Location of MSSQL system database files - revisited

The host computer has 2x Intel Xeon 4C 2.40ghz CPU and 32 GB ram.
Operating system is Win 2008 R2 SP1.
MSSQL is installed on the same system disk as the OS.
The system disk is a virtual volume comprising 4x 10K 6Gbps SAS disks configured as RAID 5.
All system database files are located on this volume.
A second volume is made up of a RAID 10 array of 12x 15K 6Gbps SAS disks.
User database files are stored on the second volume.
Under consideration is moving all system database files over to the second volume.
Question - would performance advantage (ceteris paribus) be significant enough to justify it?
Would appreciate very much some Experts comments.
Thanks
garychuAsked:
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DBAduck - Ben MillerPrincipal ConsultantCommented:
Well, from my point of view, your TempDB would benefit very much from being moved to the second volume, but I don't think that the other System databases would benefit, performance wise.

TempDB is write intensive and would be a happy camper to be moved to that other disk.
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garychuAuthor Commented:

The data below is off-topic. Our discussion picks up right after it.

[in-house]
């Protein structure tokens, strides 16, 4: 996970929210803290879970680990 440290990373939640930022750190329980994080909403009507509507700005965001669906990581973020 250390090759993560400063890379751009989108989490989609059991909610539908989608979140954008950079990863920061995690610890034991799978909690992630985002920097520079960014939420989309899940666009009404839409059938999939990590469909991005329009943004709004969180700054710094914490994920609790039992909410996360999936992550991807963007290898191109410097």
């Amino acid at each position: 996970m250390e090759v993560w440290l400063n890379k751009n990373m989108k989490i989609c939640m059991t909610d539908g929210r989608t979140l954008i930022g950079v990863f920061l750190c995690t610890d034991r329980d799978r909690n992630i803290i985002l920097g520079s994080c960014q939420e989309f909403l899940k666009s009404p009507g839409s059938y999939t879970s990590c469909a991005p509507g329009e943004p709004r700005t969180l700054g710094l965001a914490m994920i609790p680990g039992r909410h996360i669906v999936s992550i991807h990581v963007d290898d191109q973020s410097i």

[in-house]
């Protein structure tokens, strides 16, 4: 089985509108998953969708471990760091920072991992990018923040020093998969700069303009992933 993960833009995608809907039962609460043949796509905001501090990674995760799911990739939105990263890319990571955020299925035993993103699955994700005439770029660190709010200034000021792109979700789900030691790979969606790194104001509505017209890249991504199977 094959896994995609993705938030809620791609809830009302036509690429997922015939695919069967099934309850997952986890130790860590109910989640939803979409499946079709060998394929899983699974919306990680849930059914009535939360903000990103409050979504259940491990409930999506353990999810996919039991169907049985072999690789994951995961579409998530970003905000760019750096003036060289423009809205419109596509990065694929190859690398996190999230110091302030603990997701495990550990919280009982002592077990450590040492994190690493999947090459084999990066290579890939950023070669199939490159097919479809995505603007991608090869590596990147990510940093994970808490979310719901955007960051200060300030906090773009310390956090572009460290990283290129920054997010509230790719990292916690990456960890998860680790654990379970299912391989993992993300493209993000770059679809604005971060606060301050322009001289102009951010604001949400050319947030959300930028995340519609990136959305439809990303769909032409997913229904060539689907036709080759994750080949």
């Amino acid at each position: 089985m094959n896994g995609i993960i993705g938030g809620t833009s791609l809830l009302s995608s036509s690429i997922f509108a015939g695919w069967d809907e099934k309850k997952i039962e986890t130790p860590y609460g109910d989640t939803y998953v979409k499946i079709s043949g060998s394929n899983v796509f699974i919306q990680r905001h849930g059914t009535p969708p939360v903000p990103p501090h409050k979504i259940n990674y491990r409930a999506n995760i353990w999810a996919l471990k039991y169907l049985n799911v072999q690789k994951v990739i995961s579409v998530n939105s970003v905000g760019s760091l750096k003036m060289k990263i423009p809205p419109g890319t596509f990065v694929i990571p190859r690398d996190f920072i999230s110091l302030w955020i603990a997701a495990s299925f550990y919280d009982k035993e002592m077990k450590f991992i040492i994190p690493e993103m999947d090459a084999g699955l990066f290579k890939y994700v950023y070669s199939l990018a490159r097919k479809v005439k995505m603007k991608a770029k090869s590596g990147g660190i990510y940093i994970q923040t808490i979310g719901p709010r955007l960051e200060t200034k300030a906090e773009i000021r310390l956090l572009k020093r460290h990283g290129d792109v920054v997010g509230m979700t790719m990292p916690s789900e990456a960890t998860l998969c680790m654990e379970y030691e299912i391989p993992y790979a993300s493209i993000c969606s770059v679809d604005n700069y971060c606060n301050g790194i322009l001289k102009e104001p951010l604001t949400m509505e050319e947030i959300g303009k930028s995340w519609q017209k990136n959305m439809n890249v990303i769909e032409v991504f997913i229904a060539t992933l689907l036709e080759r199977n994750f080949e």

Thanks, dbaduck.
You confirm what I can only suspect from inexperience.
Presently, there is only 1 tempdb (tempdb.mdf and templog.ldf) in the default directory.
Can I use the following to move it?
(tempdev and templog being the logical filenames)
......................................
USE master;
GO
ALTER DATABASE tempdb
MODIFY FILE (NAME = tempdev, FILENAME = '<new path>\tempdb.mdf');
GO
ALTER DATABASE tempdb
MODIFY FILE (NAME = templog, FILENAME = '<new path>\templog.ldf);
GO
........................................................
Your further advice would be appreciated.
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DBAduck - Ben MillerPrincipal ConsultantCommented:
Yes, you can do that.  This command will move the locations of the files in the master database but will not actually create the tempdb files in the new location until you restart the SQL server service.

 You will want to add at least 1 more .ndf file to the TempDb.

ALTER DATABASE Tempdb
ADD FILE (Name=tempdev2, FILENAME='<new path>\tempdb1.ndf')
GO
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garychuAuthor Commented:
Thanks, Expert.
Got the confidence I need.
0
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Microsoft SQL Server 2008

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